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The DOJ Compliance Counsel: 7 Things CFOs Need to Know

Author

Chuck Leddy

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Author

Chuck Leddy

More by Chuck

In late 2015, the U.S. Department of Justice (DOJ) hired *** Chen as counsel for the DOJ Fraud Section. With the appointment of a new DOJ compliance counsel, the department has signaled its heightened focus on compliance. Here's what CFOs need to know.

1. Chen is a compliance expert.

Before accepting her latest role, Ms. Chen was Global Head for Anti-Bribery and Corruption with British multinational bank Standard Chartered PLC, and earlier worked in compliance for drug company Phizer, as well as Microsoft. From 1991 to 1994, Chen was a federal prosecutor.

2. Chen will evaluate corporate compliance.

According to the DOJ, Chen will be tasked with advising prosecutors on the effectiveness of companies' compliance programs. Chen and the DOJ will also investigate whether corporations have made necessary improvements, such as putting in place new procedures for detecting fraud.

Perhaps equally important, Ms. Chen and her team will help DOJ prosecutors evaluate corporate compliance and remediation measures by developing appropriate benchmarks. According to the DOJ, part of Chen's responsibilities will be to communicate those benchmarks with stakeholders. Of course, U.S. Sentencing Guidelines acknowledge that a company's size is relevant in evaluating the adequacy of its compliance programs, so a number of benchmarks will be needed, as noted by the FCPA Blog.

3. Expect more compliance-related guidance from the DOJ.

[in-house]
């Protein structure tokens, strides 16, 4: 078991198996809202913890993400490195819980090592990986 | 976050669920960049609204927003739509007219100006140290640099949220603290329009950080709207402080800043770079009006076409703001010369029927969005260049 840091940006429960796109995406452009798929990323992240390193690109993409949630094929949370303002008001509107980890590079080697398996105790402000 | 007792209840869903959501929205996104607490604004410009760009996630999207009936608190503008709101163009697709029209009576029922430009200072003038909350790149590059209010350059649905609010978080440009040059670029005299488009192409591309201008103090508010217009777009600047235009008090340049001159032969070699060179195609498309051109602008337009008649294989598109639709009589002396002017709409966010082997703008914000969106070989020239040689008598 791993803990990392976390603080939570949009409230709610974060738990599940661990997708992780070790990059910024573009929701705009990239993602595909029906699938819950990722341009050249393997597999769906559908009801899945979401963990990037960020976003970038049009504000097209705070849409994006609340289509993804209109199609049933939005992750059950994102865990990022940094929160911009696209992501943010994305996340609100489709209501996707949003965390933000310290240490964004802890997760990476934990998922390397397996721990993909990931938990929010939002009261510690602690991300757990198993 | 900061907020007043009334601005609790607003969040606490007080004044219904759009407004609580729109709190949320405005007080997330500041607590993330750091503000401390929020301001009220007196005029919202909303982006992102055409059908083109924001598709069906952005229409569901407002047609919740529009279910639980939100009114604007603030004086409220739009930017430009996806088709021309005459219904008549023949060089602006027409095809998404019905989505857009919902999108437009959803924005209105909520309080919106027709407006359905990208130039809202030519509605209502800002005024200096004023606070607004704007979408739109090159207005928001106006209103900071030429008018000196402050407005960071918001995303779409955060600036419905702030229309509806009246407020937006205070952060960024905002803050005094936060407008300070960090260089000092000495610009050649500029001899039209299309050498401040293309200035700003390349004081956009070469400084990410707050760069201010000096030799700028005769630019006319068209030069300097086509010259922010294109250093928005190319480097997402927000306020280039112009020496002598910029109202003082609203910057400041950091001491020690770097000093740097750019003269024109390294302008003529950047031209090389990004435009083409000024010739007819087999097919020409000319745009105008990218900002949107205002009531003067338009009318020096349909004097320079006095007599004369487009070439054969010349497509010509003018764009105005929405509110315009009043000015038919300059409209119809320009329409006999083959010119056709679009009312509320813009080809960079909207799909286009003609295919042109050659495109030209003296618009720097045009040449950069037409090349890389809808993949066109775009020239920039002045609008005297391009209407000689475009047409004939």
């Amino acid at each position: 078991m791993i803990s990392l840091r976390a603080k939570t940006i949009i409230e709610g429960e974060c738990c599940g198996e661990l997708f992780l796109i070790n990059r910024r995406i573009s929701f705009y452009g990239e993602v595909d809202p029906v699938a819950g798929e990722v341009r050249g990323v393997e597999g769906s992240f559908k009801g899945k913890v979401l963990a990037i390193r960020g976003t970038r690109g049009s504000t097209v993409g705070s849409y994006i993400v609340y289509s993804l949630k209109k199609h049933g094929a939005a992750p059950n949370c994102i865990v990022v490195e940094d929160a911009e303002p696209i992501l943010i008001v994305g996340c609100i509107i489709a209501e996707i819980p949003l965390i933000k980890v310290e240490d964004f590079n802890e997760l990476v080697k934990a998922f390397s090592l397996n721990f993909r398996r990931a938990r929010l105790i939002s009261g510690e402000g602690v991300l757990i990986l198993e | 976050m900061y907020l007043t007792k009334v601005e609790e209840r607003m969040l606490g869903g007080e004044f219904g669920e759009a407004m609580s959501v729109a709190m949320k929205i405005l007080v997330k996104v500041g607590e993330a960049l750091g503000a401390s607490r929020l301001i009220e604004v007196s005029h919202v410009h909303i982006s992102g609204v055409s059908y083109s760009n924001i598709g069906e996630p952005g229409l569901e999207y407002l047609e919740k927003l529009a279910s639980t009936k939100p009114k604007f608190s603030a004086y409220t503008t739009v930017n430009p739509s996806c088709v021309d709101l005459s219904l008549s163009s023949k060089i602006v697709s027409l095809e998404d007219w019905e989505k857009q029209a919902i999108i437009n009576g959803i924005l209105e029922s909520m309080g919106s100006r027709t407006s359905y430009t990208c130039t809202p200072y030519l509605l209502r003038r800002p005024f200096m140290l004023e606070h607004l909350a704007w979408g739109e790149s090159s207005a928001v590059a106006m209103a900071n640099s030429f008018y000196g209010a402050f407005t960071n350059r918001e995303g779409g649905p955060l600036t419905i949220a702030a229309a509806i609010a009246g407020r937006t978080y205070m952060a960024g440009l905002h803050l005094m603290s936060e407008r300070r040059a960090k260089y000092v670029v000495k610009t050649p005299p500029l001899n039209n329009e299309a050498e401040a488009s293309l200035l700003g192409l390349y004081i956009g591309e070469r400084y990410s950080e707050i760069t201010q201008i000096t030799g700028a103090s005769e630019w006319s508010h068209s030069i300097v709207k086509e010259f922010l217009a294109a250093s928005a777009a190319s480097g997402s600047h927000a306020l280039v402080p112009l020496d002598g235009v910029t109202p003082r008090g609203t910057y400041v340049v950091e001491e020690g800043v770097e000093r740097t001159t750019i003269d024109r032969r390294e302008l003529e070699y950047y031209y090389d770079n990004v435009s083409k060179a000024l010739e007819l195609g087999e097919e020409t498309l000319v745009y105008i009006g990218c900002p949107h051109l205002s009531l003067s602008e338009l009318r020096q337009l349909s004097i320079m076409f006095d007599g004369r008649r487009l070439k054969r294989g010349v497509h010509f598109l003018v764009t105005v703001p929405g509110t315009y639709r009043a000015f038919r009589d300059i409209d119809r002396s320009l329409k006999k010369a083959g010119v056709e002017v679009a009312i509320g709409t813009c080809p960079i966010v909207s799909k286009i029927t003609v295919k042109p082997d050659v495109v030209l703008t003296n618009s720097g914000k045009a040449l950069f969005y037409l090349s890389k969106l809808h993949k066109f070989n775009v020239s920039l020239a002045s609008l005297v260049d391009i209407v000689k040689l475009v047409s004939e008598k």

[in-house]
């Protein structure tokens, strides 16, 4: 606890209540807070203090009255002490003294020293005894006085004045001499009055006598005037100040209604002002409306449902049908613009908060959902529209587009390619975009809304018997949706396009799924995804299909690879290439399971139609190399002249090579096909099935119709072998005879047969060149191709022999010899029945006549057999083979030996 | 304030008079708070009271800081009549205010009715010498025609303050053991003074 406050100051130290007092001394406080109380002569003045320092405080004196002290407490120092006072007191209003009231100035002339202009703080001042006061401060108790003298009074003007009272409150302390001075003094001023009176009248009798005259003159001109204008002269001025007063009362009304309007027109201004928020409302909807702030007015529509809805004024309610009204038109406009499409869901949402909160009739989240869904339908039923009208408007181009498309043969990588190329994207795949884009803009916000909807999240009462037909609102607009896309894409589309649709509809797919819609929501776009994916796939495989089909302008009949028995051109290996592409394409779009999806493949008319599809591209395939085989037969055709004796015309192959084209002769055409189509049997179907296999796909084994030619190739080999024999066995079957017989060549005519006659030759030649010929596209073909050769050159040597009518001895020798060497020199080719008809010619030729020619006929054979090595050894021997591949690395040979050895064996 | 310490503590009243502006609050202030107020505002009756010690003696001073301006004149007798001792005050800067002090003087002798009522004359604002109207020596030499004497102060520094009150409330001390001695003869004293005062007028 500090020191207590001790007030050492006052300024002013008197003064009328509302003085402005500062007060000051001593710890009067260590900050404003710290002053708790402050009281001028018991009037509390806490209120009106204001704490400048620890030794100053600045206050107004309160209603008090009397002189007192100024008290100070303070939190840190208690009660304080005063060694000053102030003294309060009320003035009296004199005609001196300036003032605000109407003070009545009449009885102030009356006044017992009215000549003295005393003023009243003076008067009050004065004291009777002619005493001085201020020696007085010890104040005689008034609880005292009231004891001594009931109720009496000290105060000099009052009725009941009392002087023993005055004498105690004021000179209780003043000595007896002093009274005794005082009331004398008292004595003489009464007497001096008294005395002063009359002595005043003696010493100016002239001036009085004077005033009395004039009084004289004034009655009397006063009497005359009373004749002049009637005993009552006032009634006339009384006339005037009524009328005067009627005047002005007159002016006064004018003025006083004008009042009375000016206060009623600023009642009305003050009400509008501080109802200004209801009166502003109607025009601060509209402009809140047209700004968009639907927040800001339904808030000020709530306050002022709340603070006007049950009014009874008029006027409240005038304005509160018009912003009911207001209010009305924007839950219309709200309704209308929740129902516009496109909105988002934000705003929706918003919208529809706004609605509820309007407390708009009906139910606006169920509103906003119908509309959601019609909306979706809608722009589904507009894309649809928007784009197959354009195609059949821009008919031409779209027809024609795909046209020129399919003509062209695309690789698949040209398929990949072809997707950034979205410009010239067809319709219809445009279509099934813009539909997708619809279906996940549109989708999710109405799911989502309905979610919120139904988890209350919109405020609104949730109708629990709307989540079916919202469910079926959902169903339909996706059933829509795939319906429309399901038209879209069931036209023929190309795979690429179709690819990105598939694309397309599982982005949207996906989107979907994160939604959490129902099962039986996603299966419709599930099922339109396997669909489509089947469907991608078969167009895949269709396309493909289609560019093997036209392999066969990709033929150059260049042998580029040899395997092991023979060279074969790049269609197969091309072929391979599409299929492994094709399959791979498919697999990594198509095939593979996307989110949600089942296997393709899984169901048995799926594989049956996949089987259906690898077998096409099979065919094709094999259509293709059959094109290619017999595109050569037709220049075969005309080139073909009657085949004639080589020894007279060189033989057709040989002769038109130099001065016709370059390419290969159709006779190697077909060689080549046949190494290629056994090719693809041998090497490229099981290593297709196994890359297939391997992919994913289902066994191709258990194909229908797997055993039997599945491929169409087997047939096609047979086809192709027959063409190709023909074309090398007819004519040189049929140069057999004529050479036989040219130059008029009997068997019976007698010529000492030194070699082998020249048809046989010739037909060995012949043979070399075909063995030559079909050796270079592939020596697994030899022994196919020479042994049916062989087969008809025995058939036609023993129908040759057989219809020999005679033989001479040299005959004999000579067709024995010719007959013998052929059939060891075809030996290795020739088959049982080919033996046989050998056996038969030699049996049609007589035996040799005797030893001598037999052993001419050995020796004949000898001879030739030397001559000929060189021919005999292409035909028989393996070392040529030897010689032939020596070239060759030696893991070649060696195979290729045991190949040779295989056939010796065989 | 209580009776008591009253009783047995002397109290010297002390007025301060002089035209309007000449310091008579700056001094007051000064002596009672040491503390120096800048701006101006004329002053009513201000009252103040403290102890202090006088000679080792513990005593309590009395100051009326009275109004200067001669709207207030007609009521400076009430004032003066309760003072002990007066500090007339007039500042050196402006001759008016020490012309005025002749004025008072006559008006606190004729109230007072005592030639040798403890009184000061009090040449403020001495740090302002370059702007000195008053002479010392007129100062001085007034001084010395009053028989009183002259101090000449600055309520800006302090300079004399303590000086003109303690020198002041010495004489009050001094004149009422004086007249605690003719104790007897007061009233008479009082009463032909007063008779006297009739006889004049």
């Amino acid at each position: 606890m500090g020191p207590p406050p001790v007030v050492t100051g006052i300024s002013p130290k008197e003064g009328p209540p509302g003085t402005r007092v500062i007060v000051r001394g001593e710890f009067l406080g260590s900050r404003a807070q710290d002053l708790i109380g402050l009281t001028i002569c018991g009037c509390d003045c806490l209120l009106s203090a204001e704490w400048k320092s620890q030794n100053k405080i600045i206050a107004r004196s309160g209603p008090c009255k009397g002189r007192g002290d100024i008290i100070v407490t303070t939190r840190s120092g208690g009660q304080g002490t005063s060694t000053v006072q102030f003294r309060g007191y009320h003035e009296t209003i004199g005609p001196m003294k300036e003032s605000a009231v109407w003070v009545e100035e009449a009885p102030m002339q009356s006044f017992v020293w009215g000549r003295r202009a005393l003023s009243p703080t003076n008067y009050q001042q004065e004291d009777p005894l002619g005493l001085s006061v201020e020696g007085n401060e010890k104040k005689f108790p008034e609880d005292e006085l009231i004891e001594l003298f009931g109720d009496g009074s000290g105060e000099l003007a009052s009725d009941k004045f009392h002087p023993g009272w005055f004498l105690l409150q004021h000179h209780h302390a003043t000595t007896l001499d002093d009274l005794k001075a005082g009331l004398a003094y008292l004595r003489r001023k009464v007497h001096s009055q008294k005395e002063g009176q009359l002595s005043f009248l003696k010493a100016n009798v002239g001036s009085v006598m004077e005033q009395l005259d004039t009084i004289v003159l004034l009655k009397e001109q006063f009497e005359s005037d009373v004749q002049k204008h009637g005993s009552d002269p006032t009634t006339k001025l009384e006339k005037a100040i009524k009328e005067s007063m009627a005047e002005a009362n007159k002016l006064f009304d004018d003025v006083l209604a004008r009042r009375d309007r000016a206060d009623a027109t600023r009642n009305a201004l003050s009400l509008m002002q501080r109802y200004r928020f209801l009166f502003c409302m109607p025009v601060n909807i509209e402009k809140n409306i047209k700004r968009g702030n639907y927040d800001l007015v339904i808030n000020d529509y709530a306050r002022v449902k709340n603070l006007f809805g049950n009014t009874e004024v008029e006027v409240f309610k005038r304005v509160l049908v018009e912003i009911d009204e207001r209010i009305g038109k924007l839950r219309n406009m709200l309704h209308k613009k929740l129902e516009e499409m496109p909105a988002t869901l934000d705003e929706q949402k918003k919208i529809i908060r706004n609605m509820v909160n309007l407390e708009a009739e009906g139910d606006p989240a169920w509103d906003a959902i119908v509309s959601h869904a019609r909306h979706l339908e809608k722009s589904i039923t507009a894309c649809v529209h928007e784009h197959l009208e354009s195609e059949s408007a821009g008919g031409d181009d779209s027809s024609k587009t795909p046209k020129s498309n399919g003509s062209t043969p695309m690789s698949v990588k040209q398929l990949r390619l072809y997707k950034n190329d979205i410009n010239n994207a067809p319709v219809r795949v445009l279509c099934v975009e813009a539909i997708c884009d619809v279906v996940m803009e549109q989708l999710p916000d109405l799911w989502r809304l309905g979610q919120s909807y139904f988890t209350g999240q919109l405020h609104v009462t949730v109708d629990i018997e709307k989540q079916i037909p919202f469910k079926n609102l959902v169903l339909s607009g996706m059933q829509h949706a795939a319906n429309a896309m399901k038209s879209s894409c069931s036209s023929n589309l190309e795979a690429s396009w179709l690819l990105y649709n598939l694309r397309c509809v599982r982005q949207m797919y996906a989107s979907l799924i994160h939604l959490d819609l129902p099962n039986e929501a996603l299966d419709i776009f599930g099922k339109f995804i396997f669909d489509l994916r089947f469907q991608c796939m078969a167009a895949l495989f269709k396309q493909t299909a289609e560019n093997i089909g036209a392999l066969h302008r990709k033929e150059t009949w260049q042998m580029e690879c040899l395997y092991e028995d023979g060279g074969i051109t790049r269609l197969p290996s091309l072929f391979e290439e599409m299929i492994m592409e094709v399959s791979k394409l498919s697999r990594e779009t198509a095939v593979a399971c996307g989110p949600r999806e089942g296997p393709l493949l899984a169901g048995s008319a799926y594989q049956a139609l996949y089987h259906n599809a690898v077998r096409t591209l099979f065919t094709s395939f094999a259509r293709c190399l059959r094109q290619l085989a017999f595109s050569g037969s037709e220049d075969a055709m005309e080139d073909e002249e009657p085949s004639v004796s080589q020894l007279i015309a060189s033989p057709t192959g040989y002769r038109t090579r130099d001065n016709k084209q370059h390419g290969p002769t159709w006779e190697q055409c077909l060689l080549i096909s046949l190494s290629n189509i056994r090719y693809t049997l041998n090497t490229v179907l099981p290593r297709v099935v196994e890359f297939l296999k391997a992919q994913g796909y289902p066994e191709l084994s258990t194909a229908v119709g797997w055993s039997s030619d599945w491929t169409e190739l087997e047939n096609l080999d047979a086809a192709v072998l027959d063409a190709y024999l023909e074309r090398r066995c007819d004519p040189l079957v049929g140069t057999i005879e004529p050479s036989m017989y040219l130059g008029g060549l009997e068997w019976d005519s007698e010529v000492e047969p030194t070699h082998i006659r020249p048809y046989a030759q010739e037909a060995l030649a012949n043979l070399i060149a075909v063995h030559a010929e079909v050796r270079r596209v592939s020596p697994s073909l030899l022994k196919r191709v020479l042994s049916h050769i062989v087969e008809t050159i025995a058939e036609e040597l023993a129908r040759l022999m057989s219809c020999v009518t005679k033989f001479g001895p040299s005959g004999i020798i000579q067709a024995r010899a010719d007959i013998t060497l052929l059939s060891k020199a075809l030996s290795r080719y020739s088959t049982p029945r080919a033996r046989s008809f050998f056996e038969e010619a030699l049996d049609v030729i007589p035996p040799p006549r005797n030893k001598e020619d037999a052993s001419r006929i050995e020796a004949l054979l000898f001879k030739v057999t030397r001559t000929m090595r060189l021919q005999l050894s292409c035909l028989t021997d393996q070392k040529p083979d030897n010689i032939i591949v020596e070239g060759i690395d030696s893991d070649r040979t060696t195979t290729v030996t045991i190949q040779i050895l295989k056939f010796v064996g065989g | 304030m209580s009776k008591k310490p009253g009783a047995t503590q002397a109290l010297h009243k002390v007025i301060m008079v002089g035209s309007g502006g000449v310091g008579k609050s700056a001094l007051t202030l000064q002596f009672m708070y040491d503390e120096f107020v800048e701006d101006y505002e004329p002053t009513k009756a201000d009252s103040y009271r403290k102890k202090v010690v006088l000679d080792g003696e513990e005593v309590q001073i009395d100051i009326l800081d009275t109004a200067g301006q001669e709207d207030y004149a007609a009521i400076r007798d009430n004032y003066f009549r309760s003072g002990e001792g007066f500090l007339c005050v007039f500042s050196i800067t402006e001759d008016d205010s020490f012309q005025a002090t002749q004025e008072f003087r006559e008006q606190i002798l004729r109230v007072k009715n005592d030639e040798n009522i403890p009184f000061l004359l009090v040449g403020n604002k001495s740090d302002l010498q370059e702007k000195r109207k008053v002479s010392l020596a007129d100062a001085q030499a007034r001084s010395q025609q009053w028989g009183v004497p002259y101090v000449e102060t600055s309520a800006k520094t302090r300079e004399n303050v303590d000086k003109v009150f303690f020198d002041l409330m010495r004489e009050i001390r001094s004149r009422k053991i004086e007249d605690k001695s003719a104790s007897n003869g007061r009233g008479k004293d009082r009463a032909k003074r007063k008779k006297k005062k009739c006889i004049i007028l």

The new DOJ compliance counsel has said she will share guidance as she transitions into the role, so you can proactively integrate this guidance into your compliance program. While nobody can define the appropriate compliance benchmarks for your particular firm, it's clear the DOJ is taking compliance more seriously and will anticipate companies doing the same.

4. Compliance communication is key.

As AAG Caldwell asked in her speech (cited above), "[Do] employees have repeated training?" Said training should be focused on educating employees on the rules and the process they should follow when they discover violations of those rules, such as who to contact and how. Clearly communicate compliance policies, and ensure the policies and procedures are understood by all relevant parties. Enforce compliance consistently throughout your company, continually updating your best practices and training employees appropriately.

5. Compliance should participate in leadership decision-making.

On the day after Chen's appointment, Andrew Ceresney, the SEC's head of enforcement, briefly outlined the elements of a bad compliance program. During Ceresney's keynote address at the 2015 National Conference, he said, "[T]he absence of real compliance involvement in company deliberations can lead to compliance lapses" which can result in enforcement actions. Compliance should be seen as a business partner and part of strategy meetings — the views of your compliance employees sought out when appropriate. In short, compliance needs a seat at the table.

6. Compliance must have sufficient resources to perform its function.

Ceresney mentioned in his keynote speech that compliance departments must be given the people and resources they need to do their work effectively. Leadership must provide enough resources for the compliance team to perform their roles, so be sure the team receives adequate funding. As much as possible, the compliance function should be independent and autonomous within your corporate structure.

7. Leadership buy-in is necessary.

Assistant Attorney General Leslie Caldwell spoke to a group of compliance officers and explained, "The department looks closely at whether compliance programs are simply 'paper programs,' or whether the institution and its culture actually support compliance." The new compliance counsel will help the department do just that, said Caldwell. Directors and senior managers must provide strong support for your compliance program. Company leadership must do more than talk about their commitment to compliance — they must show it.

The DOJ is focusing on compliance and the expectation that companies take a more proactive approach to benchmarking their compliance efforts. Knowing the elements of a solid compliance program will help you avoid unwelcome scrutiny from the DOJ.